A cheap, widely used anti-parasite medication used to treat head lice killed Covid-19 cells in a petri dish and Aussie researchers hope to start human trials in a month.

Dr Kylie Wagstaff from the Biomedicine Discovery Institute at Monash University who carried out the study found Ivermectin began to kill Sars-COV-2 cells that cause Covid-19 in a petri dish within 24 hours.

Within 48 hours "we could prevent all replication of the virus in the cells,' she said.
The study has been published online in the journal Antiviral Research.

Because the drug is already safely used in humans to treat parasites like head lice, River Blindness and scabies, it won't be necessary to undertake lengthy animal studies and human clinical trials can be fast tracked on Covid-19 patients.

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Before human trials can start Dr Wagstaff has to test the drug at levels that are safe to use in humans and check what dose is required to kill off Covid-19.

These studies are underway and could take at least a month. "It will be a month at the earliest before we can start human trials, no sooner than that," she said.

"Ivermectin is very widely used and seen as a safe drug. We need to figure out now whether the dosage you can use it at in humans will be effective – that's the next step," Dr Wagstaff said.

"In times when we're having a global pandemic and there isn't an approved treatment, if we had a compound that was already available around the world then that might help people sooner. Realistically it's going to be a while before a vaccine is broadly available," she said.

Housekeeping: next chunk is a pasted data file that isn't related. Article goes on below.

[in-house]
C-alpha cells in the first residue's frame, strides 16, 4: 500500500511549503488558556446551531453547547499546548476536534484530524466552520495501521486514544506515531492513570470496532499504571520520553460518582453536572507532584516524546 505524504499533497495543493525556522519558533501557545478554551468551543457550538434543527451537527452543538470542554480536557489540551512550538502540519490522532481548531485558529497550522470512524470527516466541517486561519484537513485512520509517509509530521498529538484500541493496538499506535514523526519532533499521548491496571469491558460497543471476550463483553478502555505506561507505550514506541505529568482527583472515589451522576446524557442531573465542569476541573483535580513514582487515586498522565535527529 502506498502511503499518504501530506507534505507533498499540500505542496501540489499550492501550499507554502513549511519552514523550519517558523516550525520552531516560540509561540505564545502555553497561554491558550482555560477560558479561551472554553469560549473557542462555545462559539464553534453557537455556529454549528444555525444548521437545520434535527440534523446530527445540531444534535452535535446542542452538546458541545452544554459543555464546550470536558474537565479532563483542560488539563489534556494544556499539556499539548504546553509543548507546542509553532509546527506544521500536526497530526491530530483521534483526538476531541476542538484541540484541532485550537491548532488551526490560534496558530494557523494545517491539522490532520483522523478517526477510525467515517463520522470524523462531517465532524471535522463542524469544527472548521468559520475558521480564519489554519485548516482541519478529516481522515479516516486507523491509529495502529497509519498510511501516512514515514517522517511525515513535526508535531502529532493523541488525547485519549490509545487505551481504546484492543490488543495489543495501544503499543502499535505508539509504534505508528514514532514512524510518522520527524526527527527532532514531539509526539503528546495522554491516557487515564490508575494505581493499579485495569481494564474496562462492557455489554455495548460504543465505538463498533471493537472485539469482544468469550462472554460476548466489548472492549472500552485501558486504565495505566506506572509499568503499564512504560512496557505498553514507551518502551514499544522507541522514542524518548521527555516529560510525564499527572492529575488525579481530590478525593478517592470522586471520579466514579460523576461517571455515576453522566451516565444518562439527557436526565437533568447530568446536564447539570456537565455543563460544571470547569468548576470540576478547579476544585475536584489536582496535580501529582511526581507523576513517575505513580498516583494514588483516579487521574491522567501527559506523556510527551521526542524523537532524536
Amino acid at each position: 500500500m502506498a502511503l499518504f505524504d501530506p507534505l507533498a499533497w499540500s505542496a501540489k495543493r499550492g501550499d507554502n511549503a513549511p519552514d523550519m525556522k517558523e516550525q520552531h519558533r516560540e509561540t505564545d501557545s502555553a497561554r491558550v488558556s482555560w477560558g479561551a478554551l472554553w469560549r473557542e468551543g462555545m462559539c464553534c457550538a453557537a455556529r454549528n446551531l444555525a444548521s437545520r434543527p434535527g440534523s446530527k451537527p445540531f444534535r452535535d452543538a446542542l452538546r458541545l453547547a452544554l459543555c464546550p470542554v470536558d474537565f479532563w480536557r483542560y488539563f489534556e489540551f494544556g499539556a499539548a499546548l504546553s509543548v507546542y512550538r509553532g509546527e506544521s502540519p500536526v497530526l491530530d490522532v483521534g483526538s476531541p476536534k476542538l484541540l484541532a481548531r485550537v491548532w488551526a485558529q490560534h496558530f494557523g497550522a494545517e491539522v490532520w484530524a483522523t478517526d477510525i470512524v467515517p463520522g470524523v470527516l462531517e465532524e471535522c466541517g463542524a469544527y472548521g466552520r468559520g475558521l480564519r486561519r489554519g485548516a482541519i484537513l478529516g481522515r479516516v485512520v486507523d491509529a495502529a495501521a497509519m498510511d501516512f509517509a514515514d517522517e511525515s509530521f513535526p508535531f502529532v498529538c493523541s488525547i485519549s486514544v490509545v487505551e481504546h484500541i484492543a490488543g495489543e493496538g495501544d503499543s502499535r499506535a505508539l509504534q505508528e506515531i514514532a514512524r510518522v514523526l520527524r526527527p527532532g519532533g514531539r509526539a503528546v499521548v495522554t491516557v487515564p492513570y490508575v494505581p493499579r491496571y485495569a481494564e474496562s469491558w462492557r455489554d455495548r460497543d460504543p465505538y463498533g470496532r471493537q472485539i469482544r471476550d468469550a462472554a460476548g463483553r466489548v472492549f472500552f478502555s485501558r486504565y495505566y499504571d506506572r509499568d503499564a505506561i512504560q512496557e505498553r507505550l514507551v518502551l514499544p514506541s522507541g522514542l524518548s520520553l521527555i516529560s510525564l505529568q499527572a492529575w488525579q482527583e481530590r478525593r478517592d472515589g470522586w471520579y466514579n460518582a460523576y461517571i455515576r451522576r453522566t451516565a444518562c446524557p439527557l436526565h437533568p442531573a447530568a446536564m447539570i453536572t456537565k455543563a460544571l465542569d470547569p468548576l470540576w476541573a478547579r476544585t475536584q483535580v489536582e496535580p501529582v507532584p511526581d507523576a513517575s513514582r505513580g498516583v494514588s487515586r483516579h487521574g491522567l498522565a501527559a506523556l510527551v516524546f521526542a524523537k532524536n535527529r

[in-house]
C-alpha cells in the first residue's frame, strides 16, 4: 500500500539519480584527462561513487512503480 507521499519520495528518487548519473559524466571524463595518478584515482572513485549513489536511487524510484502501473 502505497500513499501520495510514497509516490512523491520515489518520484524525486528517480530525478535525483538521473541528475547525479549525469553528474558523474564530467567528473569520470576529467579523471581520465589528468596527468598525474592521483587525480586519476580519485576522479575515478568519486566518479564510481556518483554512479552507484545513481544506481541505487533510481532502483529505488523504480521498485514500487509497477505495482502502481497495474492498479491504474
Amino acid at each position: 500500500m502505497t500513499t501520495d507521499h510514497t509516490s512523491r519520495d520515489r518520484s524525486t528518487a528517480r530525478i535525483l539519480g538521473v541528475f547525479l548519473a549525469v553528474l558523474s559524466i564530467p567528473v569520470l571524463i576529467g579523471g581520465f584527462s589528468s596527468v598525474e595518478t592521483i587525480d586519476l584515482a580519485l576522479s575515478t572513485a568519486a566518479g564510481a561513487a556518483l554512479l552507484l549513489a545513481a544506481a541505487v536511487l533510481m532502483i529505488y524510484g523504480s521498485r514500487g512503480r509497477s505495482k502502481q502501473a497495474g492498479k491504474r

The study led by the Monash Biomedicine Discovery Institute (BDI) with the Peter Doherty Institute of Infection and Immunity (Doherty Institute) is a joint venture of the University of Melbourne and Royal Melbourne Hospital.

The team is currently applying for funding for human trials from the Australian government's Medical Research Future Fund.

Dr Wagstaff said she hoped the research would not prompt a run on sales of the medication.

"There isn't enough evidence it will work in humans, it's a possibility and it needs to be investigated seriously first," she said. Dr Wagstaff has been studying the drug and its ability to kill off viruses for over a decade.

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Her previous research has found that it also works against HIV, Influenza, Dengue fever and Zika virus.

The theory is that the Sars-COV-2 virus that causes Covid-19 has a protein that stops our cells mounting an immune response, Ivermectin stops that protein, allowing the immune system to work, she said.

Dr Wagstaff said she was thrilled when her experiments showed there was a possibility the drug could treat Covid-19.

"It's nice when something you've been working on for a long time might help people," she said.

Ivermectin is available on the PBS and costs around $24 here, in third world countries it is for sale for as little as 10-30 cents per tablet.

It is on the World Health Organisation's list of essential medicines.

Because her previous research had shown that Ivermectin was useful in treating viruses Dr Wagstaff said she immediately wanted to trial it against Covid-19 when the virus emerged as a problem in January.

Her team is working with the Doherty Institute which was the first scientific body to grow the virus outside China.

The Doherty Institute sent her lab a sample of the virus and the team immediately began testing.